Whatever doesn't kill bitcoin - and many have tried in the past month to do just that - has a habit of making it stronger, and two weeks after the cryptocurrency crashed 40% from an all time high of $5,000 to less than $3,000 when first China banned ICOs and exchange trading of cryptocurrencies, then Jamie Dimon called it a fraud, the BIS said it has no future unless it is subsumed by central banks, days after South Korea likewise ordered an end to ICOs, the SEC filed the first ever civil charges against companies raising capital through ICOs and Switzerland announced it too was cracking down on ICOs, bitcoin has soared over 40% from its lows, and its price is now back where it was before the Chinese crackdown.
... while ethereum, now back over the resistance level of $300, has staged a similar remarkable rebound despite constant attempts to crush both cryptocurrencues and end ICOs (which as we said several months ago, will likely make ethereum more attractive in the long run as the outright criminal scams associated with ICOs become a distant memory).
As Mate Cser points out, Bitcoin is "getting closer to the $4400 resistance after leaving behind the $4150 level, with the most valuable cryptocurrency being in the forefront of the advance yet again. BTC is the closest to its all-time high among the majors, as it is up by more than 40% since hitting the bottom. With several strong support/resistance levels already below the current price, $4000, $3800, and $3500, the coin looks poised to test the all-time high near $5000 in the coming weeks."
Meanwhile, as if responding directly to a recent report from Macquarie's Viktor Shvets who said that "modern finance" - with global financial instruments of $500 trillion, or 5x global GDP not bitcoin, is the true fraud...
... and that the real danger is not bitcoin, but the reserve status of the dollar, on Friday Philly Fed president Harker said that Bitcoin and other cryptocurrencies are "unlikely to weaken the Fed Reserve's influence on the U.S. economy." He is right: the Fed is perfectly capable of doing that on its own, especially if Yellen makes a few more admissions how it is clueless about inflation... and everything else for that matter. Harker spoke at a fintech event hosted by the Philadelphia Fed.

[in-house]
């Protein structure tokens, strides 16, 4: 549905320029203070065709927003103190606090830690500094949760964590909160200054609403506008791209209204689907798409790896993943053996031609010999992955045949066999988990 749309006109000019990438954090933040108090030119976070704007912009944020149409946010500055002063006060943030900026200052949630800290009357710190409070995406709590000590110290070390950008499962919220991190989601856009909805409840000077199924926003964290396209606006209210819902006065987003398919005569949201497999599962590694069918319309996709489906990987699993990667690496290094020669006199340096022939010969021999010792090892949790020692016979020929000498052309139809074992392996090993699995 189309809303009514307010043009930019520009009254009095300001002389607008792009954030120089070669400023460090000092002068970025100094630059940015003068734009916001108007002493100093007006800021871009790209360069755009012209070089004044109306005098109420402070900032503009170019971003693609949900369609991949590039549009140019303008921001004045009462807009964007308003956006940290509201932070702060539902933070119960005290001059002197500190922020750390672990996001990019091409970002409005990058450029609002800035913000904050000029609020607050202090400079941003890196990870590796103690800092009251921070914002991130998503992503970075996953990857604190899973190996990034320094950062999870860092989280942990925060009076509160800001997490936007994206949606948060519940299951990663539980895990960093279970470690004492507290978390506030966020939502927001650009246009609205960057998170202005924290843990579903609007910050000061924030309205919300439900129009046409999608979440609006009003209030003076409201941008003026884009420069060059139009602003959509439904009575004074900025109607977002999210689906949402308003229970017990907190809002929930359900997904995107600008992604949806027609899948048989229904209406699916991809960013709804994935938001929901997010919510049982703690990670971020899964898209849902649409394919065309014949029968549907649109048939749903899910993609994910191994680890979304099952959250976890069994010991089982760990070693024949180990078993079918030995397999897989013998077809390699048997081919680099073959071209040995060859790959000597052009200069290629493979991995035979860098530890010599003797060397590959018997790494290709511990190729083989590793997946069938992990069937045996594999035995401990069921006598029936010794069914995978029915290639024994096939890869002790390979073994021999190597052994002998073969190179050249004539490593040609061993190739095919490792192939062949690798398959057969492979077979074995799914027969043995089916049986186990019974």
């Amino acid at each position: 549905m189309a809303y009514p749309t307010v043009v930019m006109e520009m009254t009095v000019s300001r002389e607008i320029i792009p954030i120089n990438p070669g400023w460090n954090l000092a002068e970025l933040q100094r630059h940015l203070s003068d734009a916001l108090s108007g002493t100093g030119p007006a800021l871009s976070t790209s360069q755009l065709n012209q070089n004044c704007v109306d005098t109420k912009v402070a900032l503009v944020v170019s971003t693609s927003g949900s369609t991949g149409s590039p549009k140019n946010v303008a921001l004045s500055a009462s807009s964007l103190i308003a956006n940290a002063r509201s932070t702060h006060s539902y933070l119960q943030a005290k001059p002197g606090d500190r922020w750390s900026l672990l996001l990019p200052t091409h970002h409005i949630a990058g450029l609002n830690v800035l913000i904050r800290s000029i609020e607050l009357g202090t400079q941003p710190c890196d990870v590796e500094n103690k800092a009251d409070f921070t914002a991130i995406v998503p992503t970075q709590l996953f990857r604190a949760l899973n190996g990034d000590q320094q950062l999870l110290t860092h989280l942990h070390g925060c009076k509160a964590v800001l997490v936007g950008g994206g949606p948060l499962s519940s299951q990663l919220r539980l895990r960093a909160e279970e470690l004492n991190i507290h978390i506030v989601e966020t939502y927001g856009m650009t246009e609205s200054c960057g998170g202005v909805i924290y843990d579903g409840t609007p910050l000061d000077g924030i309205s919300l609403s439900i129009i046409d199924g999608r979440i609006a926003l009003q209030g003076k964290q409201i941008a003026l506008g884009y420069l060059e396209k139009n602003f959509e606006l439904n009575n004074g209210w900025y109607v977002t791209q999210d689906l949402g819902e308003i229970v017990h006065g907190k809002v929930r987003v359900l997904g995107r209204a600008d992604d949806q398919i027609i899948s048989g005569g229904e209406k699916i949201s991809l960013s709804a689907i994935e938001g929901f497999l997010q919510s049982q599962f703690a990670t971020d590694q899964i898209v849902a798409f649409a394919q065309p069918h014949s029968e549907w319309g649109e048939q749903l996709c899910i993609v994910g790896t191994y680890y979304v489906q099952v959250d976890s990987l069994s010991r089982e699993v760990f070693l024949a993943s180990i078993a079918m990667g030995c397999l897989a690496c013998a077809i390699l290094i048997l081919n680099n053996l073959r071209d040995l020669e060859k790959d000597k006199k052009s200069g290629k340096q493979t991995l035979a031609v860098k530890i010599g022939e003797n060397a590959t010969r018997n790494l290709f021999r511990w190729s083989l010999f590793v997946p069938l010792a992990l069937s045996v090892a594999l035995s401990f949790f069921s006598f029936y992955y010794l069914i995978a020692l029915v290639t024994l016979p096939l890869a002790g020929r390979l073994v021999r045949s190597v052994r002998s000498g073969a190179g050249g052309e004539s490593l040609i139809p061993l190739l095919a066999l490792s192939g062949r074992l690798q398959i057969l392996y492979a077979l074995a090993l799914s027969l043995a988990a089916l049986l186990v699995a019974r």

While some have worried that the rise of a cryptocurrency would make it harder for the Fed to manage the rate of inflation, Harker said that he isn't concerned about the prospect. Onstage, he went so far as to contend that bitcoin has yet to be tested by a real catastrophe, but that when one happens, people will be more likely to flock to government-backed money.
"The paper that's in your pocket, that we call money, only has value because we believe it has value, because we believe the government stands behind it. It's all trust issues," Harker said.
"And so, when cryptocurrencies and other forms of currency emerge, I think the basis of that has to be how do they create that trust?"
Some could counter that the Fed's $4.5 trillion in QE has also yet to be tested by a real catastrophe, and should it fail the test, the consequences for the US currency would be catastrophic.
Harker also acknowledged that while citizens have put varying degrees of trust in what he called the "sovereign states" that stand behind currencies today, other currency models might be possible. This includes, he said, ways in which trust might come from another "large player," or as in the case of bitcoin, an algorithm.
But, as Coindesk noted, his most pertinent critique was perhaps that cryptocurrencies have not been significantly tested enough to ensure confidence. Despite issues such as the collapse of Mt. Gox, once the bitcoin's network's largest exchange, or the ongoing bitcoin scaling debate, Harker argued that cryptocurrency has been largely insulated from "bad times."
"Everything can work in good times," he added, although he may have been envisioning the global stock market which is at all time highs only thanks to trillions in liquidity injections by central banks.
This leads to the second reason Harker said he's not concerned about cryptocurrency hamstringing the Fed's monetary influence: If – and, according to Harker, when – things go wrong, the Federal Reserve and other state agencies will likely be asked to get involved anyway.
"When things really go bad, where do Americans turn?" he asked "Well, they're going to come back to the government. That's the history of the country."
Translated: when, not if, a new crisis comes it will be up to US taxpayers to inject trillions to keep the system going. Again.
Separately, Harker also discussed cryptocurrency regulation. The Philly Fed president was asked how the Federal Reserve might assist or advise on such a strategy. (The Federal Reserve has previously noted that it does not have the authority to directly regulate the technology.) On this point, he was inconclusive, suggesting any ideation is today in early stages.
"How do you regulate an algorithm?" he asked, drawing laughs from the audience. "I don't know yet. The answer is we have to continue to study this."
Still, that doesn't mean there aren't possible next steps. For example, those studies might include looking more closely at how another algorithm, perhaps one created by the Federal Reserve, might ensure fairness in mathematical form, something Harker said is crucial to any potential cryptocurrency controls.
He concluded: "Before we even think about how you regulate an algorithm, how would you even build an algorithm that would have that sense of fairness in it? It is a fairly deep technical question."
... opining on matters of fairness. Brilliant.
Meanwhile, the cryptosurge continues.